MPs give final backing to Withdrawal Agreement Bill (BBC)

  • MPs have given their final backing to the bill that will implement the UK government’s Brexit deal.
  • The Commons voted 330 to 231 in favour of the Withdrawal Agreement Bill and it will now pass to the House of Lords for further scrutiny next week. If peers choose to amend it will it come back before MPs.
  • The latest vote gives approval to the 11-month transition period after 31 January, in which the UK will cease to be an EU member but will continue to follow its rules and contribute to its budget.
  • SNP Westminster leader Ian Blackford said Scotland would “remain an independent European country”. “This is a constitutional crisis, because we will not and we cannot accept what is being done to us”.

Sterling drops after BoE chief hints at more stimulus (FT)

  • Sterling fell as Mark Carney suggested that more stimulus could be on the cards in a speech that followed hints from EU trade representatives of a delay in Brexit trade talks.
  • The pound traded 0.6 per cent lower at $1.3016 against the dollar in early London trading while the euro rose 0.5 per cent against sterling. The Bank of England’s governor said that “there is a debate at the [monetary policy committee] over the relative merits of near-term stimulus to reinforce the expected recovery in UK growth and inflation”.
  • Speculation suggesting that trade talks between the EU and the UK will continue past the proposed deadline of December has weighed on the pound, said Neil Jones, a currency strategist at Mizuho Bank.

UK could put tariffs on food from countries with lower standards (The Guardian)

  • The UK could introduce tariffs on imports of food from countries with lower food safety and farming standards than the UK, using World Trade Organization rules, the environment secretary has suggested. “We want to ensure all our food comes from countries that meet our standards,” Theresa Villiers told an audience of farmers on Wednesday.
  • The surprising suggestion, which would be highly controversial with any potential trade partners and could provoke a trade war, followed an admission by Villiers that farming would be a key component of any post-Brexit trade deal, and that the UK would face heavy bargaining from potential trade partners.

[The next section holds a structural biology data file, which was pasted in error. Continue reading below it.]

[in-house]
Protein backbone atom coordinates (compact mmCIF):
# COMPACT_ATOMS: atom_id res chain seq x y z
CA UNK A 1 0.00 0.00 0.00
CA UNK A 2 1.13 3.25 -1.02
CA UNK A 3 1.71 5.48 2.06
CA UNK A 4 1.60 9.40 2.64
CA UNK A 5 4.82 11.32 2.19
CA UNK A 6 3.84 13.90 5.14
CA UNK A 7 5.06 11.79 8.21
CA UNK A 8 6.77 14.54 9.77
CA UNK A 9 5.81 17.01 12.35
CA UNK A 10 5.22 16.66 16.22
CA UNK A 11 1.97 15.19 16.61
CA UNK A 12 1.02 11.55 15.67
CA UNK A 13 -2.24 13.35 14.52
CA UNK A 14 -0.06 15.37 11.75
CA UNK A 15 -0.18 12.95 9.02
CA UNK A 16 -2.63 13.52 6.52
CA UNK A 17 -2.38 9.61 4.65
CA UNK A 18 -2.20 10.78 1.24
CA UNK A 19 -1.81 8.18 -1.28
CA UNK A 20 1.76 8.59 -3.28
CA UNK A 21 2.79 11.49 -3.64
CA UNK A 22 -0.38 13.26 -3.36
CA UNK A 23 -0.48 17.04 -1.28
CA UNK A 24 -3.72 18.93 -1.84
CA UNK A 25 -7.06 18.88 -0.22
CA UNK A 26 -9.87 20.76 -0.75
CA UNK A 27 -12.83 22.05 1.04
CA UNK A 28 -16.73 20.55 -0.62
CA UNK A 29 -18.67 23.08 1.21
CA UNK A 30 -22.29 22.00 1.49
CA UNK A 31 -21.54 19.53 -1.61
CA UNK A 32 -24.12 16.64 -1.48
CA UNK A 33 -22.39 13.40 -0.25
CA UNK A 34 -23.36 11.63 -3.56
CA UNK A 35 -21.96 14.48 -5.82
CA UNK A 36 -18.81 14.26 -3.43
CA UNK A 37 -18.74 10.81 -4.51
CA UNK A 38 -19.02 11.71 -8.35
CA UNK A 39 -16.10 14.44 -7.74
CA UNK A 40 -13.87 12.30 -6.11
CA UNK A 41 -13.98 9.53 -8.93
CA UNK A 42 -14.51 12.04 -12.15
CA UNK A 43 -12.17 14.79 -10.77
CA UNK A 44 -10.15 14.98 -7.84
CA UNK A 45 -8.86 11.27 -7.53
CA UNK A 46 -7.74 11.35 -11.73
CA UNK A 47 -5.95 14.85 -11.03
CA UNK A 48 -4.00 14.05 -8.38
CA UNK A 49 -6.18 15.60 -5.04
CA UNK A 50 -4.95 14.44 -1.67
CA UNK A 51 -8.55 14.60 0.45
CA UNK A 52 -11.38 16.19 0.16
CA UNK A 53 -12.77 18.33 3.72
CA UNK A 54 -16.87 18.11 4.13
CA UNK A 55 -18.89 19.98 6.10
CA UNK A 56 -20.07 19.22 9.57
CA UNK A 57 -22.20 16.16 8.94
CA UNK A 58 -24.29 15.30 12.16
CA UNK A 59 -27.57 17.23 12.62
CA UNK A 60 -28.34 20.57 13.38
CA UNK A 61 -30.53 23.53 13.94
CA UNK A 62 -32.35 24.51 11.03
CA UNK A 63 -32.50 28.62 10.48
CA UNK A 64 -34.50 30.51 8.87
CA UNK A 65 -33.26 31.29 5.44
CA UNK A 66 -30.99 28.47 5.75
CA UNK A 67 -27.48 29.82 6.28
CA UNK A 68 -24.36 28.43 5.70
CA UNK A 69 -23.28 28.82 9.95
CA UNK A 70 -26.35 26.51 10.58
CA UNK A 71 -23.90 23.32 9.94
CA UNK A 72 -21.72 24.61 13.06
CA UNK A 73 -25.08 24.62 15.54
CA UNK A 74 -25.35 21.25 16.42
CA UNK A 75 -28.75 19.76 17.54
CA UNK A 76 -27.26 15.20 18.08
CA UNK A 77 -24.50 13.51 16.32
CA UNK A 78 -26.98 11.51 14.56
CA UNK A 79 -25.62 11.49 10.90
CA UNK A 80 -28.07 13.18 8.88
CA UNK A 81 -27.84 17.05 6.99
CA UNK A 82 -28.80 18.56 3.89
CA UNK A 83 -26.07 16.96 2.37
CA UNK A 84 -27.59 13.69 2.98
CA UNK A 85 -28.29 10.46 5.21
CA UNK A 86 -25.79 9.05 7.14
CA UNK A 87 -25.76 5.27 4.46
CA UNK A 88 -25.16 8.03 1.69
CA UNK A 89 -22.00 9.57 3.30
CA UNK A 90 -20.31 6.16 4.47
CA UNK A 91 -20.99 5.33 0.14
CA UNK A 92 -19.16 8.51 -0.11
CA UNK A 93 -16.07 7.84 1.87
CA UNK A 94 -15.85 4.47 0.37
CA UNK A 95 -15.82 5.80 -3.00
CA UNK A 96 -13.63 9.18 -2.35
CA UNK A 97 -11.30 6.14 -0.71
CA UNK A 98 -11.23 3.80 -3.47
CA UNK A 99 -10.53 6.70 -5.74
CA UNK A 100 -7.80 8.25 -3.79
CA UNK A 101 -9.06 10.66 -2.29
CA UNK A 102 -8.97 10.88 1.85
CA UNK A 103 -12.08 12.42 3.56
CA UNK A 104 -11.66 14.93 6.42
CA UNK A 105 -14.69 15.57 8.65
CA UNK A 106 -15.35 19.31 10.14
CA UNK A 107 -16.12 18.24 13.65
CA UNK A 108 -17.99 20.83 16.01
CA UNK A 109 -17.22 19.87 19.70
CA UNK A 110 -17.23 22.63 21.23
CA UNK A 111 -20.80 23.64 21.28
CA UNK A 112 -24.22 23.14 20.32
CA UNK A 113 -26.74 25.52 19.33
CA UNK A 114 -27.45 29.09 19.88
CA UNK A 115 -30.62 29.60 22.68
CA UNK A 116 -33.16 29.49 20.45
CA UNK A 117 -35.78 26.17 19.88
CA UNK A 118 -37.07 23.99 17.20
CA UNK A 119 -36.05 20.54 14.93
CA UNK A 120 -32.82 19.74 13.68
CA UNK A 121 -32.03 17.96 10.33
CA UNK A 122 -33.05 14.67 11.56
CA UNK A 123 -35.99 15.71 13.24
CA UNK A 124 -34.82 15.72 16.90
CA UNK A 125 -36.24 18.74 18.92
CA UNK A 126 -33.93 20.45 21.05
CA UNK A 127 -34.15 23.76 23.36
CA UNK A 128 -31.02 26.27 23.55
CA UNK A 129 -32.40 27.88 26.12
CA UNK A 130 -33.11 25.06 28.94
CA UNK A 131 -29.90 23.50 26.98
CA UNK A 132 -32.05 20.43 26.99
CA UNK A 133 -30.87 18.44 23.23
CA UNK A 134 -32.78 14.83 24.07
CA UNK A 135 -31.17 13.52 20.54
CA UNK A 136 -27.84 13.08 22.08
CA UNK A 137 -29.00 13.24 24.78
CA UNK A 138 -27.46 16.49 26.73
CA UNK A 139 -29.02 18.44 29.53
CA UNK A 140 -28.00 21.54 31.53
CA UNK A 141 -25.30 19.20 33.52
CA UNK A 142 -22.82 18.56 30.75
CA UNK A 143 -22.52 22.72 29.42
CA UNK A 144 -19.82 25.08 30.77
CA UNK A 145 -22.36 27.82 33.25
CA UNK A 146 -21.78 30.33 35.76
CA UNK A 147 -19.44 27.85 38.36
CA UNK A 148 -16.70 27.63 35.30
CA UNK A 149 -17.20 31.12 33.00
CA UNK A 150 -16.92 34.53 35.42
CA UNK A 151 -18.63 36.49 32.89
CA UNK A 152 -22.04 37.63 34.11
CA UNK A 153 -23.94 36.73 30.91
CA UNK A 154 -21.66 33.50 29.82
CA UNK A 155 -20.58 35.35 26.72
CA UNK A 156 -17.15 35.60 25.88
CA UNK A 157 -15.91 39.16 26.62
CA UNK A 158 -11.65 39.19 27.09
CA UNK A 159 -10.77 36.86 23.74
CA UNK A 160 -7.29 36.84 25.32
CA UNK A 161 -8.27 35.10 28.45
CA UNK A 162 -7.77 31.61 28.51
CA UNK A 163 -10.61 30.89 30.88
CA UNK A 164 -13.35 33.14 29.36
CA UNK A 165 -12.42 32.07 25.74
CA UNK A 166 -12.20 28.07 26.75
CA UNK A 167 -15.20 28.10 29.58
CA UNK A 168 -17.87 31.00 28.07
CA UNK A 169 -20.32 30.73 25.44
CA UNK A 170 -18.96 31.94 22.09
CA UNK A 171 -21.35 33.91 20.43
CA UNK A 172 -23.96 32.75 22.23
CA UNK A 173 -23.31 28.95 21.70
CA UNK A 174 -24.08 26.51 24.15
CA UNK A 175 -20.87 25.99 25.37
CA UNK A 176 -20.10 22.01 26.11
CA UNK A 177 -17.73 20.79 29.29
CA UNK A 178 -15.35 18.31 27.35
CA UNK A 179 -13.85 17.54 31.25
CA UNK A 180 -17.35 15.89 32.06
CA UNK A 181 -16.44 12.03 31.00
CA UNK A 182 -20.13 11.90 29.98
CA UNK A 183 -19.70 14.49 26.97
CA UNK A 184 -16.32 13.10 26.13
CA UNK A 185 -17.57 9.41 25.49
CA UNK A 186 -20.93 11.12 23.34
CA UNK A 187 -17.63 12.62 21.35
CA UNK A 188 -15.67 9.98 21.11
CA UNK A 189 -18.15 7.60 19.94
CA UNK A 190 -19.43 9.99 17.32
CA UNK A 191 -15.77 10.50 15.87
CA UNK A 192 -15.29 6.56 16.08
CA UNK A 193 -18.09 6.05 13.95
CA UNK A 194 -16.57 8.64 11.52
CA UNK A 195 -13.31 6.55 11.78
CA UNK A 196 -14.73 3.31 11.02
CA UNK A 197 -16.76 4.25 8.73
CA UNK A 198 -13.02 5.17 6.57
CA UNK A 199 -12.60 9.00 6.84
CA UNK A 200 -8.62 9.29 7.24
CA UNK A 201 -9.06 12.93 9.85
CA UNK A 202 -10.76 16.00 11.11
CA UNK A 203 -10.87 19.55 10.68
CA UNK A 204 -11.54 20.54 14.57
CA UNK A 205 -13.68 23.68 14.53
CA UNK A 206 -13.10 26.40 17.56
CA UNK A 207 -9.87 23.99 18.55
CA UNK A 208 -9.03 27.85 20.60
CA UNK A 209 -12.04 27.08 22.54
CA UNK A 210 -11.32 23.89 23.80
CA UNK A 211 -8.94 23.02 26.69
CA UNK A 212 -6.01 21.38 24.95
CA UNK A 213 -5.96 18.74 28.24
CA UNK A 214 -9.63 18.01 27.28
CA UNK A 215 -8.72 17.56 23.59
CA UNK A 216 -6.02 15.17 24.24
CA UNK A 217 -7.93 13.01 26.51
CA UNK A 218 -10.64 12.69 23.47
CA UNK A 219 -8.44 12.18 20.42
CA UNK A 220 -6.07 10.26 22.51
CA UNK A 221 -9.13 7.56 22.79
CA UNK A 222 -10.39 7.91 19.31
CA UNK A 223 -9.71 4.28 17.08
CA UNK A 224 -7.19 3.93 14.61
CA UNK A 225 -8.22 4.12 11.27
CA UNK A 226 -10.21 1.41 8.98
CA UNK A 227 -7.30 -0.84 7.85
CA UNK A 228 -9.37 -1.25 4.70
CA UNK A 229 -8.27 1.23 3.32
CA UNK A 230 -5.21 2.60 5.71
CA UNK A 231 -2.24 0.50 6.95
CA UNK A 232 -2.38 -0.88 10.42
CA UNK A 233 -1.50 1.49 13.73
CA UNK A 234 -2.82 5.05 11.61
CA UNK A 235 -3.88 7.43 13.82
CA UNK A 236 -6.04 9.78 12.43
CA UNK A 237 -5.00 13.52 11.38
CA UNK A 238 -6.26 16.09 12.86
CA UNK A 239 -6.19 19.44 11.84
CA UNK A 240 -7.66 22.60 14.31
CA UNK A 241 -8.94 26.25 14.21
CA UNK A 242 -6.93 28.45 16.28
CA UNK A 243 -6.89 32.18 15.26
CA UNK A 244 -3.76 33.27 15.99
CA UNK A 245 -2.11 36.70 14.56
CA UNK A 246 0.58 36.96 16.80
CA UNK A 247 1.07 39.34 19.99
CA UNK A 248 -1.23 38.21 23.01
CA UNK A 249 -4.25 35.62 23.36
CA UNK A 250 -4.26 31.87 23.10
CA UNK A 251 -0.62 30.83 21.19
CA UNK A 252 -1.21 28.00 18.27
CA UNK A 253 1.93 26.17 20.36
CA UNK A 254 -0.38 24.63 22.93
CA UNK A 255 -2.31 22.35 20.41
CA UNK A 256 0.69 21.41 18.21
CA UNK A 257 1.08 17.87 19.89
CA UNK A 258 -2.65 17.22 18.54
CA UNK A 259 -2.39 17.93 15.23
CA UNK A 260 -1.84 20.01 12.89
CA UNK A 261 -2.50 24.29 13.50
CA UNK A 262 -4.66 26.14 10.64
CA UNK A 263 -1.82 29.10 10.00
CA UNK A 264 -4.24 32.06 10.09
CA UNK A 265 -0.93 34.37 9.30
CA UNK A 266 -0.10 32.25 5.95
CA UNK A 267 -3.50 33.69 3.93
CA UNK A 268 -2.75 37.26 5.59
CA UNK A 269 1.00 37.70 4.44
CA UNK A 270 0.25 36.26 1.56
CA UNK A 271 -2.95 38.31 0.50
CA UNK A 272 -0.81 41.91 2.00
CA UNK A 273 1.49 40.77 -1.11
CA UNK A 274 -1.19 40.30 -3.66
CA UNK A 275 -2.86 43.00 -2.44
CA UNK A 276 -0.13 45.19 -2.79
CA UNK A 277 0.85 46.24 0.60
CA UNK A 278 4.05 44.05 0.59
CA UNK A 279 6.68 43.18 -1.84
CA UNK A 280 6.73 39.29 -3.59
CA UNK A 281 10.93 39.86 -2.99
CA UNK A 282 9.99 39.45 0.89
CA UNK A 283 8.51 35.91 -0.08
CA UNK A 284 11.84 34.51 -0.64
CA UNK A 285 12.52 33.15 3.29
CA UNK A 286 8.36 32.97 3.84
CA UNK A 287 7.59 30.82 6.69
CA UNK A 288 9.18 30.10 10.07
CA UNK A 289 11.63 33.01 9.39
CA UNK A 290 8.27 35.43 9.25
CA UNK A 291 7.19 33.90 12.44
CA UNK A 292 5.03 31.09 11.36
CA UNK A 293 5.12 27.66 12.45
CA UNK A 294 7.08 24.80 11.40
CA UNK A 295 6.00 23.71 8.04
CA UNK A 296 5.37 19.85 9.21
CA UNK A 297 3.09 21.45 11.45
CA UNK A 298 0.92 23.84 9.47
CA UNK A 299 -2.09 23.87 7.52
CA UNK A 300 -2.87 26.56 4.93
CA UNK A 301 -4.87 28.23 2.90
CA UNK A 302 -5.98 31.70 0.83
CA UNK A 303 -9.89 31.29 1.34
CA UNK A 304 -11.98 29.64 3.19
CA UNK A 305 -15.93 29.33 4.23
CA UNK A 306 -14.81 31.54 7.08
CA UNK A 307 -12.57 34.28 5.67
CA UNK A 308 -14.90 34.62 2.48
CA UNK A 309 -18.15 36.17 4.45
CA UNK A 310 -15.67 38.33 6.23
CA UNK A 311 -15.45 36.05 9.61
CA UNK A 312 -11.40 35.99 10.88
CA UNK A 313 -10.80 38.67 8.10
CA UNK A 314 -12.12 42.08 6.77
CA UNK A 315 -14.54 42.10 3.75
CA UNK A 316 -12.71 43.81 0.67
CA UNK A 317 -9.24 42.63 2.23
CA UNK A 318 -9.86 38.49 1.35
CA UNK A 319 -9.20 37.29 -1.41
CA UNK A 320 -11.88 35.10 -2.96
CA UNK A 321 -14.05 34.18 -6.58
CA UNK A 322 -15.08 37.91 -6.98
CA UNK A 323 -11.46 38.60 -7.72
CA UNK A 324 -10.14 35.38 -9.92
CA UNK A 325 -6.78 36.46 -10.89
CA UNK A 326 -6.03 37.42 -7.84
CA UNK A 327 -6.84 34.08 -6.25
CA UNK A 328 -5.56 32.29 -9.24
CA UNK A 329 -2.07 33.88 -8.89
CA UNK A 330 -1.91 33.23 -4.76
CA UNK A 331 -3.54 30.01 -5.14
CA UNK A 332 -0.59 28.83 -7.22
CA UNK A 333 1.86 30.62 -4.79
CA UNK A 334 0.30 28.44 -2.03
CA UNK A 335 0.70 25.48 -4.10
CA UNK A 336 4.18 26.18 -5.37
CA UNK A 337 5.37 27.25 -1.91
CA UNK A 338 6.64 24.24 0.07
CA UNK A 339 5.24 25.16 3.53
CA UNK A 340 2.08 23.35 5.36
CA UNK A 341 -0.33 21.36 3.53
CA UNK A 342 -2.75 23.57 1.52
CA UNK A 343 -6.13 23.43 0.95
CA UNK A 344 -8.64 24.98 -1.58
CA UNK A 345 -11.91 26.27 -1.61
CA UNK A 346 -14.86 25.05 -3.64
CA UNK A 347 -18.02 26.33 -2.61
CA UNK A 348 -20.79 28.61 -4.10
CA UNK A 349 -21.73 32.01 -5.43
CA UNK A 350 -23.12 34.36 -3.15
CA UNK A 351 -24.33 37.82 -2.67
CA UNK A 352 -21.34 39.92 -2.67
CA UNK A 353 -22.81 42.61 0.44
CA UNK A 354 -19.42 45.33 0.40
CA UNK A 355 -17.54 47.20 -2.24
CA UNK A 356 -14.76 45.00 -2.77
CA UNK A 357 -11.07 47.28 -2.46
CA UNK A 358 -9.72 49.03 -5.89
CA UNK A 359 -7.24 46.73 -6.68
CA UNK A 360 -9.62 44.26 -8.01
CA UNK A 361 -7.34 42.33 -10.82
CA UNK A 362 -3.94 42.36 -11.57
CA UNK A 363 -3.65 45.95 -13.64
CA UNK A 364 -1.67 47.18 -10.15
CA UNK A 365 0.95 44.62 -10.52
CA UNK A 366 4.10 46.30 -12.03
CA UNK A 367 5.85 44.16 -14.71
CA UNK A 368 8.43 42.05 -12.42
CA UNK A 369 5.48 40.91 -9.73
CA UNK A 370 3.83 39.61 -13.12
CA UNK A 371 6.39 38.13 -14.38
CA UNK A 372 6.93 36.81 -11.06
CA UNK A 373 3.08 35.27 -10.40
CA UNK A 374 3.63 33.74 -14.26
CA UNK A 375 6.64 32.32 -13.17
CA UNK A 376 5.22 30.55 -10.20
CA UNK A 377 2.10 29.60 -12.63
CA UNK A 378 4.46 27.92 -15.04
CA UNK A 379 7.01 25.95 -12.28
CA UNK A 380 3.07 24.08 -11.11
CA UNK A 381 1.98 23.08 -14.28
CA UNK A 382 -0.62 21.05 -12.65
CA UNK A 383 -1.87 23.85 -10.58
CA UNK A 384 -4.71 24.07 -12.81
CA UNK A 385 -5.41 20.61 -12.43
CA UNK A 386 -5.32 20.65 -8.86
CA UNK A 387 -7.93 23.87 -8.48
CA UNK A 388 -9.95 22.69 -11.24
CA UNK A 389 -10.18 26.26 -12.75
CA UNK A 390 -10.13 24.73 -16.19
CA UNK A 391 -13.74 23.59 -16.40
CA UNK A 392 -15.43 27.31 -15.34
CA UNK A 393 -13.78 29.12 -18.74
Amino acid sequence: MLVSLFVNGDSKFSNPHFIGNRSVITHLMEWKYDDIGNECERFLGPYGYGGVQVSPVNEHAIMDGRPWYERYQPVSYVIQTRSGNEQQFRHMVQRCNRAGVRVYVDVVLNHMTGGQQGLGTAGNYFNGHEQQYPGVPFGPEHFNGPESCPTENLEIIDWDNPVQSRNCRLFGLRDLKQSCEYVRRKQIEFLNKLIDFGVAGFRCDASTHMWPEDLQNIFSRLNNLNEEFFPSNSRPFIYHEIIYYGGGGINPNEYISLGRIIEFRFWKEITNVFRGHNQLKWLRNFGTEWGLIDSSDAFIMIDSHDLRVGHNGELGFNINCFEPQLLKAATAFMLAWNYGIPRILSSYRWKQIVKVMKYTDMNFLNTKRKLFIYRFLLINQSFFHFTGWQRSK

• Villiers refused to back farmers’ demands for an independent trade commission that would rule on whether trade deals met the UK’s standards, but said she would relay their views to her government colleagues and a decision would be made.
  • Mark Bridgeman, president of the Country Land and Business Association, which represents landowners and rural businesses, said farmers were also concerned about the transition to a new subsidy system. Under plans laid out by Villiers, farmers will be moved over the next seven years from payments based on the amount of land farmed to new subsidies based on agreements by farmers to provide environmental protections.

Non-EU clearinghouses must start talking with European counterparts, ESMA says (MLEX)

  • Non-EU clearinghouses and their regulators will have to prepare for more frequent talks with the European Securities and Markets Authority, as the watchdog stressed it preferred a more in-depth approach to assessing the stability risks of overseas infrastructure such as the London Stock Exchange’s LCH.
  • In a three-year plan set out today, the Paris-based authority said it will be increasing talks with foreign authorities as it starts to check UK and US-based clearinghouses are not endangering the financial system through interactions with EU clients. 

Jessica's practice focuses on international trade and anti-bribery work, encompassing customs, export control and sanctions matters. Jessica's trade work includes advising international clients on fast-moving and evolving EU and UN sanctions, notably in respect of Iran and Russia, and on compliance with UK and EU export controls. Her trade experience also includes advising on tariff classification and customs valuations. Jessica's anti-bribery experience includes assisting with investigations, and advising clients on compliance with anti-bribery laws. Jessica has also taken a lead role in monitoring Brexit-related developments; analysing how they will affect the UK's trading position generally, and clients' businesses specifically. She has helped clients begin to conduct risk assessments of how Brexit will impact their businesses, and has assisted them in developing tailored Brexit strategies. Jessica also presents at various seminars, webinars, and conferences on the complexities of Brexit. Jessica advises global clients on complex issues arising from international transactions and works with clients across a number of sectors including pharmaceuticals, defence, finance, aviation, energy, and telecommunications. Jessica has also worked previously in Paris, and is fluent in French.

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